THE New Zealand government has today unveiled its plans tax emissions from sheep and cattle, prompting a wave of concerns from the industry.
A partnership between agricultural representatives, called the He Waka Eke Noa Partnership, made a series of recommendations to help the country meet the Zero Carbon Act 2030, which plans to reduce emissions of biogenic methane to 24–47 percent by 2030. The plan will put a price on methane from livestock starting in 2025.
While the government was keen to talk up the potential of its plans, which are now up for consultation until November 18, the agriculture sector raised concerns that it will not properly recognise farmers for their contributions to reducing emissions.
“This is an important step forward in New Zealand’s transition to a low emissions future and delivers on our promise to price agriculture emissions from 2025,” Prime Minister Jacinda Ardern said.
“The proposal aims to give New Zealand farmers control over their farming system, providing the ability to reduce costs through revenue raised from the system being recycled back to farmers, which will fund further research, tools and technology and incentives to reduce emissions.
“The proposal would see New Zealand farmers lead the world in reducing emissions, delivering a competitive advantage and enhancing our export brand. No other country in the world has yet developed a system for pricing and reducing agricultural emissions, so our farmers are set to benefit from being first movers.
“The consultation provides an opportunity for people to provide feedback on the issues of sequestration, the levy setting process and transition support.”
Farming groups oppose plans
With the plans put up for consultation today, several farming groups have already started raising concerns and proposing amendments.
Federated Farmers of New Zealand national president Andrew Hoggard said if the legislation stayed in its current form, small towns will suffer. He said the government had not listened to the farming community and mis-interpreted the He Waka Eke Noa Partnership.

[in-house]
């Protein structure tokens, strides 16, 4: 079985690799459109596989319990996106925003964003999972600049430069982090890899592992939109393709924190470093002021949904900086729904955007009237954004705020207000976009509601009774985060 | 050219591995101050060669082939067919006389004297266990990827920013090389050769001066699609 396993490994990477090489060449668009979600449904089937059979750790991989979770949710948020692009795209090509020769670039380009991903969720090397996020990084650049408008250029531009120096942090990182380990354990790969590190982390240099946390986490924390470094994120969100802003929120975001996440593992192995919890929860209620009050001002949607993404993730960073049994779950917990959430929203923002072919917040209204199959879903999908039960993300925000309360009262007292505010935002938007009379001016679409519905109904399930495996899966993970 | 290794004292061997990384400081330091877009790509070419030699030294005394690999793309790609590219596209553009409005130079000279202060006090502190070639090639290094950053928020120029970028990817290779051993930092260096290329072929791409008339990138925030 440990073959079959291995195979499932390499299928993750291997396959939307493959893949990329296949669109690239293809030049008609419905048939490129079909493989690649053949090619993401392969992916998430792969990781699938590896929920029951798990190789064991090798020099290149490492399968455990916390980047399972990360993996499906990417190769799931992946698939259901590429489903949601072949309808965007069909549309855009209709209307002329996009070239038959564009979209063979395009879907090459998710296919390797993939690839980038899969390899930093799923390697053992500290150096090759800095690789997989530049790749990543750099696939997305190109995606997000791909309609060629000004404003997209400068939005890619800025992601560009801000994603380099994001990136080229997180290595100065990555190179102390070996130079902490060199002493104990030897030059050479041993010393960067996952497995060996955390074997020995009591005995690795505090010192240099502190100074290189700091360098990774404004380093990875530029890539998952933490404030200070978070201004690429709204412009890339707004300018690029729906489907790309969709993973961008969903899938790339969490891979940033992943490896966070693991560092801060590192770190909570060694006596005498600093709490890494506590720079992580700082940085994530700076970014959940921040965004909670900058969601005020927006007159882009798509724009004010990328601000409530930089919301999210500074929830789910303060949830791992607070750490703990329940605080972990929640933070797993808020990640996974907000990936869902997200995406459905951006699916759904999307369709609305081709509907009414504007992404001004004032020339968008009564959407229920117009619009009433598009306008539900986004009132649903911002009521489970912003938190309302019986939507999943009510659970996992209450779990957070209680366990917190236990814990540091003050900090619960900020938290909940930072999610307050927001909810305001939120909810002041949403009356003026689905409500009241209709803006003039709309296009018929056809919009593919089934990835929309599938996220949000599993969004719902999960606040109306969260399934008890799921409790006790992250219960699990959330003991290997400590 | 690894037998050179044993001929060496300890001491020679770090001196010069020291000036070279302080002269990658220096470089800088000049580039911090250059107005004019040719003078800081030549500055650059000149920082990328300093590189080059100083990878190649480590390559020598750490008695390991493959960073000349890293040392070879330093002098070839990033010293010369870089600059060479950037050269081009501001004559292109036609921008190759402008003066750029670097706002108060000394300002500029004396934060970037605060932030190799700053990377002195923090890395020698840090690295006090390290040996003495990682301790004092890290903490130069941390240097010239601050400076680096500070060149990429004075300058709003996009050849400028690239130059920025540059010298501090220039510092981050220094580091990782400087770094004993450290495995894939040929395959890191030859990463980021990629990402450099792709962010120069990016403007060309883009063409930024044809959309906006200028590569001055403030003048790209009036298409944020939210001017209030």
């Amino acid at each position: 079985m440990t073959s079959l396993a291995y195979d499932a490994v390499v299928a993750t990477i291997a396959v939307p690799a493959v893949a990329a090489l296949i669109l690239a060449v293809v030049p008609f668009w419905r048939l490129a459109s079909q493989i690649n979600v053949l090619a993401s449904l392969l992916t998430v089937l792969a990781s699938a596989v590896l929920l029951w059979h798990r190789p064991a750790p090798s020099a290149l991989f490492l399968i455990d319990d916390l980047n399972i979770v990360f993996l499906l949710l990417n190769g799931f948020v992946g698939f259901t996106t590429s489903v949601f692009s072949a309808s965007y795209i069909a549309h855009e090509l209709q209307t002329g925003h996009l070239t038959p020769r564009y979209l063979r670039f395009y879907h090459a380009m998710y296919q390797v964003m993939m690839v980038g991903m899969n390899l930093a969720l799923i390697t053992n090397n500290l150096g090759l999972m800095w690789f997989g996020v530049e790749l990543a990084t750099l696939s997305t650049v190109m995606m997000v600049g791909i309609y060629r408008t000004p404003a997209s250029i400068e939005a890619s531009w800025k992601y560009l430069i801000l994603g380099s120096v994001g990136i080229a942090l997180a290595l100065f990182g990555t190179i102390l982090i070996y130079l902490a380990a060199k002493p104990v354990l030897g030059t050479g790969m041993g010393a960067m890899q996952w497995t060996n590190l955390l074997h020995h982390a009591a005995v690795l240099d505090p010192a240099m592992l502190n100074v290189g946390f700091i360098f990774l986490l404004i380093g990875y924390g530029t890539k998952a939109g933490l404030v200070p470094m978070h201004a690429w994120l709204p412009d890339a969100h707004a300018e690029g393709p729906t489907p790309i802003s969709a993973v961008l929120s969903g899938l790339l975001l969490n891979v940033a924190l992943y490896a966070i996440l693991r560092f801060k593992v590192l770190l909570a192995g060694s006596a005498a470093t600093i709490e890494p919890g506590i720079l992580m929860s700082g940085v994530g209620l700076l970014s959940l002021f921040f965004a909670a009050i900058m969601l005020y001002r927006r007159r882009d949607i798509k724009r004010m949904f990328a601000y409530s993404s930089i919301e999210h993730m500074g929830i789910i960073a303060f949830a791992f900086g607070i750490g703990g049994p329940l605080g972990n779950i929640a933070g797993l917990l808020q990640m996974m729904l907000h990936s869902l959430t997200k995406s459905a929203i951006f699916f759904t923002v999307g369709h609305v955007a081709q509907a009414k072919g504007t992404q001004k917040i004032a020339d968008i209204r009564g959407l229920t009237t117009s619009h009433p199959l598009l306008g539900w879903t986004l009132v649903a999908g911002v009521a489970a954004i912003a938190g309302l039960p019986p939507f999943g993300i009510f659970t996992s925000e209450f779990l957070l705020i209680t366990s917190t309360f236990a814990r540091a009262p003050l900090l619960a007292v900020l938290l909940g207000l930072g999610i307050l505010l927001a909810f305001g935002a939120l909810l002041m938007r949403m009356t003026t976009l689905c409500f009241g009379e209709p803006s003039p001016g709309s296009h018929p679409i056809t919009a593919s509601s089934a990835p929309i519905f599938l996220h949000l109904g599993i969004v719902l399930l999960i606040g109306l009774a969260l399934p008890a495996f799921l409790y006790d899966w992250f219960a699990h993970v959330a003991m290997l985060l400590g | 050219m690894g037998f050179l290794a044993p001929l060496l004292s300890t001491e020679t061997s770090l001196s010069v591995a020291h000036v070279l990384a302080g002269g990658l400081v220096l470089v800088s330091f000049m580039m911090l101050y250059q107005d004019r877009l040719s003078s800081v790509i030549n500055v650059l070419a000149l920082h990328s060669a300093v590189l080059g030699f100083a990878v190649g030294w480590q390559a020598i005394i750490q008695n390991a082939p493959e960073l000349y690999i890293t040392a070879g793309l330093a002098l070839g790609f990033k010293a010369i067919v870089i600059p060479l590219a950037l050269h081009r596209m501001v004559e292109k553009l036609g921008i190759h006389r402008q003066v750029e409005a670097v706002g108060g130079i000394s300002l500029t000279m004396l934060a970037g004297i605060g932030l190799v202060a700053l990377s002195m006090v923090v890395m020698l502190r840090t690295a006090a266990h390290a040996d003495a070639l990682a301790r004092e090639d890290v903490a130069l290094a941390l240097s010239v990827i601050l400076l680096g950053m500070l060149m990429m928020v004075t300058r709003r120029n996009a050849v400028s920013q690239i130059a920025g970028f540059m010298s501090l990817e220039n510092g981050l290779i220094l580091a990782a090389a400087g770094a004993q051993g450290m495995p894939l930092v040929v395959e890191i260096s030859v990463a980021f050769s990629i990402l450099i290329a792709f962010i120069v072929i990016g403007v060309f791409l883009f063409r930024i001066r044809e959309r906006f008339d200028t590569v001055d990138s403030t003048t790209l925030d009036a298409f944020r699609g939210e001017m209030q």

“Federated Farmers is deeply unimpressed with the government’s take on the He Waka Eke Noa proposal and is concerned for our members’ futures,” Mr Hoggard said.
“We didn’t sign up for this. It’s gut-wrenching to think we now have this proposal from government which rips the heart out of the work we did. Out of the families who farm this land. Our plan was to keep farmers farming. Now they’ll be selling up so fast you won’t even hear the dogs barking on the back of the ute as they drive off.
“Some overseas buyer can plant trees and take the carbon cash.”
Beef+Lamb New Zealand chair Andrew Morrison said the organisation was concerned farmers were not being properly recognised for their carbon sequestration.
“If farmers are to face a price for their agricultural emissions from 2025, it is vital they get proper recognition for the genuine sequestration happening on their farms,” Mr Morrison said.
“New Zealand sheep and beef farmers have more than 1.4 million hectares of native forest on their land which is absorbing carbon and it’s only fair this is appropriately recognised in any framework from day one.”
Mr Morrison said Beef+Lamb NZ was still reviewing the proposed legislation and was keen to contribute.
“The He Waka Eke Noa proposal was designed as a carefully balanced package that was as equitable as possible across all parts of the primary sector,” he said.
“We are also studying carefully other areas that have been modified and will be working through this process with our He Waka Eke Noa partners and seeking feedback from farmers.”